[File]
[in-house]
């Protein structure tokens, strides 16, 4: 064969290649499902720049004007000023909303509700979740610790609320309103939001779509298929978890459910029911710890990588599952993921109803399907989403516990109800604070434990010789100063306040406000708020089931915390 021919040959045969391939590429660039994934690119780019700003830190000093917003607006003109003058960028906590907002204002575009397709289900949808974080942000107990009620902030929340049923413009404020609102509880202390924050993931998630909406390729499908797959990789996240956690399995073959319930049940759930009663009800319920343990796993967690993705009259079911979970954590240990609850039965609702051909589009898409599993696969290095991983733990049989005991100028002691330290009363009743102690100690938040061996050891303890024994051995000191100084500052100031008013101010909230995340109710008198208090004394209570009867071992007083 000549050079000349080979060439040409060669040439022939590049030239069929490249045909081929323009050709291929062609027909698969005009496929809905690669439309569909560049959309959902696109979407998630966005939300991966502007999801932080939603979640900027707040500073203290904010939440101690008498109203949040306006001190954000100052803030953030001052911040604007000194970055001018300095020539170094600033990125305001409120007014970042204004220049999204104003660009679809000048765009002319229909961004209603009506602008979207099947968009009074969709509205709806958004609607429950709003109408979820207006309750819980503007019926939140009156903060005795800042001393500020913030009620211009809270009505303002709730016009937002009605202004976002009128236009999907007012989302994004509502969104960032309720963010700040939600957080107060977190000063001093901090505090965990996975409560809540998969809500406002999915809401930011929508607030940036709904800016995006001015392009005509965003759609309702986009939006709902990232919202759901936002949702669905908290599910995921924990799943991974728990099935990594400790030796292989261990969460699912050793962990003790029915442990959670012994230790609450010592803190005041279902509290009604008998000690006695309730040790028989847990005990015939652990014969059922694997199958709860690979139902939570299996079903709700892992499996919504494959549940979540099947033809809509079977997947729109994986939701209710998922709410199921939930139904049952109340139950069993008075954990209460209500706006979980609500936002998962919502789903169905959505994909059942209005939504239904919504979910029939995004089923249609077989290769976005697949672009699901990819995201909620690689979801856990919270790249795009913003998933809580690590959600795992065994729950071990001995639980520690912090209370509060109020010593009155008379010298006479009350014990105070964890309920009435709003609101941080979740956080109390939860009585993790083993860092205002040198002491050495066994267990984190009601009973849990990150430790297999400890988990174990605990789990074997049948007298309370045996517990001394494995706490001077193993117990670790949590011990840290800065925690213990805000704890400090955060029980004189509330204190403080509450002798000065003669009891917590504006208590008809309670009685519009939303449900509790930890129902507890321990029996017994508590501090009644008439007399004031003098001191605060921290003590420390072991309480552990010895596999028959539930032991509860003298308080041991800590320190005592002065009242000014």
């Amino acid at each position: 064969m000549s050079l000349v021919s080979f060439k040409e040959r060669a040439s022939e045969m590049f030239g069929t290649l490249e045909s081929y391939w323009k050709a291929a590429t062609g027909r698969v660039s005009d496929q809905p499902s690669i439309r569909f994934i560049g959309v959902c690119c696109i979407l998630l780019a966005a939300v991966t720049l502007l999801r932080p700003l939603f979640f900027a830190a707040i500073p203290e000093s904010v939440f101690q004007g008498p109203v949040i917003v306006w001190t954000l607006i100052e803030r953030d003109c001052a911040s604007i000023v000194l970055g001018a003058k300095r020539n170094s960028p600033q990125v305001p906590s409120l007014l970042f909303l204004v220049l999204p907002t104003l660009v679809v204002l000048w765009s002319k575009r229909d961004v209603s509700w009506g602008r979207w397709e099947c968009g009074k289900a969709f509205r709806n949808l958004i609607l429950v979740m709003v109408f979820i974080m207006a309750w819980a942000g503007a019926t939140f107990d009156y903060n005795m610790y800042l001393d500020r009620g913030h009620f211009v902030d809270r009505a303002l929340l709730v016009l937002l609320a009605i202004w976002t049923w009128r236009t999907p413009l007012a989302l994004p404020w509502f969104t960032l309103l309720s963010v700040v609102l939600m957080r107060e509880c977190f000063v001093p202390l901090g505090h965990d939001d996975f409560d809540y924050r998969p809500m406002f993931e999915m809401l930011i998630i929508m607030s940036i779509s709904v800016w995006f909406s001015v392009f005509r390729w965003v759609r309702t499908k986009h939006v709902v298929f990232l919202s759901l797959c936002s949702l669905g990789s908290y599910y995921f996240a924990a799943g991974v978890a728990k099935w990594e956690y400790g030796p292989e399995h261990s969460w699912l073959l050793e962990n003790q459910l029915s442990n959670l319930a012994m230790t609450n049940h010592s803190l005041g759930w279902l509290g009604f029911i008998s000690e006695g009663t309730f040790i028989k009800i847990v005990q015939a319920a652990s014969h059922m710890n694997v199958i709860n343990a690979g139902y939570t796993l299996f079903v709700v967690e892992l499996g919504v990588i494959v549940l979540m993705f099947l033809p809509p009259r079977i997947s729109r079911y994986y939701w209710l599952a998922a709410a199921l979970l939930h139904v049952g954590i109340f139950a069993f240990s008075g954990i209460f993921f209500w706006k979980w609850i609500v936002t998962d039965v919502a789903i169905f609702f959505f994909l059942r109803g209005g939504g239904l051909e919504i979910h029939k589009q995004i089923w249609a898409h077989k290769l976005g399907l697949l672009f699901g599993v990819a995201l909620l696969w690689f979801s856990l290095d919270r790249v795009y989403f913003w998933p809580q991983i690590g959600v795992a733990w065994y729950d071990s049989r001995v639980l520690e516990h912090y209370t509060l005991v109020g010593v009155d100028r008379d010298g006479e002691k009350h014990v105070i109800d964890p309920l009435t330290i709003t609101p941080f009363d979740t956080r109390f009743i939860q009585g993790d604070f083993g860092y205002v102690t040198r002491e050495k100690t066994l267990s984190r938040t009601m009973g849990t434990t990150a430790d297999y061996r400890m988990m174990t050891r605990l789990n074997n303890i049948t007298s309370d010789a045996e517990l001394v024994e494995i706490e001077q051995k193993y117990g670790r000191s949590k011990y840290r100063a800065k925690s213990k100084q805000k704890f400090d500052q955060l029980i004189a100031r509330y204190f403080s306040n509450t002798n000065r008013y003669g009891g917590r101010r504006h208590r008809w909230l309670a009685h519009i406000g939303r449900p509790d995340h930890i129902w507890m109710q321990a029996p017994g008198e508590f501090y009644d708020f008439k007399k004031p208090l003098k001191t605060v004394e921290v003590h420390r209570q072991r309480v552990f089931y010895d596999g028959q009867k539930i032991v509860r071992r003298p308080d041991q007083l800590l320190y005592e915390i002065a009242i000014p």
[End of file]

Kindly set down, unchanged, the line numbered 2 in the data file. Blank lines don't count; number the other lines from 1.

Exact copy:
């Protein structure tokens, strides 16, 4: 064969290649499902720049004007000023909303509700979740610790609320309103939001779509298929978890459910029911710890990588599952993921109803399907989403516990109800604070434990010789100063306040406000708020089931915390 021919040959045969391939590429660039994934690119780019700003830190000093917003607006003109003058960028906590907002204002575009397709289900949808974080942000107990009620902030929340049923413009404020609102509880202390924050993931998630909406390729499908797959990789996240956690399995073959319930049940759930009663009800319920343990796993967690993705009259079911979970954590240990609850039965609702051909589009898409599993696969290095991983733990049989005991100028002691330290009363009743102690100690938040061996050891303890024994051995000191100084500052100031008013101010909230995340109710008198208090004394209570009867071992007083 000549050079000349080979060439040409060669040439022939590049030239069929490249045909081929323009050709291929062609027909698969005009496929809905690669439309569909560049959309959902696109979407998630966005939300991966502007999801932080939603979640900027707040500073203290904010939440101690008498109203949040306006001190954000100052803030953030001052911040604007000194970055001018300095020539170094600033990125305001409120007014970042204004220049999204104003660009679809000048765009002319229909961004209603009506602008979207099947968009009074969709509205709806958004609607429950709003109408979820207006309750819980503007019926939140009156903060005795800042001393500020913030009620211009809270009505303002709730016009937002009605202004976002009128236009999907007012989302994004509502969104960032309720963010700040939600957080107060977190000063001093901090505090965990996975409560809540998969809500406002999915809401930011929508607030940036709904800016995006001015392009005509965003759609309702986009939006709902990232919202759901936002949702669905908290599910995921924990799943991974728990099935990594400790030796292989261990969460699912050793962990003790029915442990959670012994230790609450010592803190005041279902509290009604008998000690006695309730040790028989847990005990015939652990014969059922694997199958709860690979139902939570299996079903709700892992499996919504494959549940979540099947033809809509079977997947729109994986939701209710998922709410199921939930139904049952109340139950069993008075954990209460209500706006979980609500936002998962919502789903169905959505994909059942209005939504239904919504979910029939995004089923249609077989290769976005697949672009699901990819995201909620690689979801856990919270790249795009913003998933809580690590959600795992065994729950071990001995639980520690912090209370509060109020010593009155008379010298006479009350014990105070964890309920009435709003609101941080979740956080109390939860009585993790083993860092205002040198002491050495066994267990984190009601009973849990990150430790297999400890988990174990605990789990074997049948007298309370045996517990001394494995706490001077193993117990670790949590011990840290800065925690213990805000704890400090955060029980004189509330204190403080509450002798000065003669009891917590504006208590008809309670009685519009939303449900509790930890129902507890321990029996017994508590501090009644008439007399004031003098001191605060921290003590420390072991309480552990010895596999028959539930032991509860003298308080041991800590320190005592002065009242000014």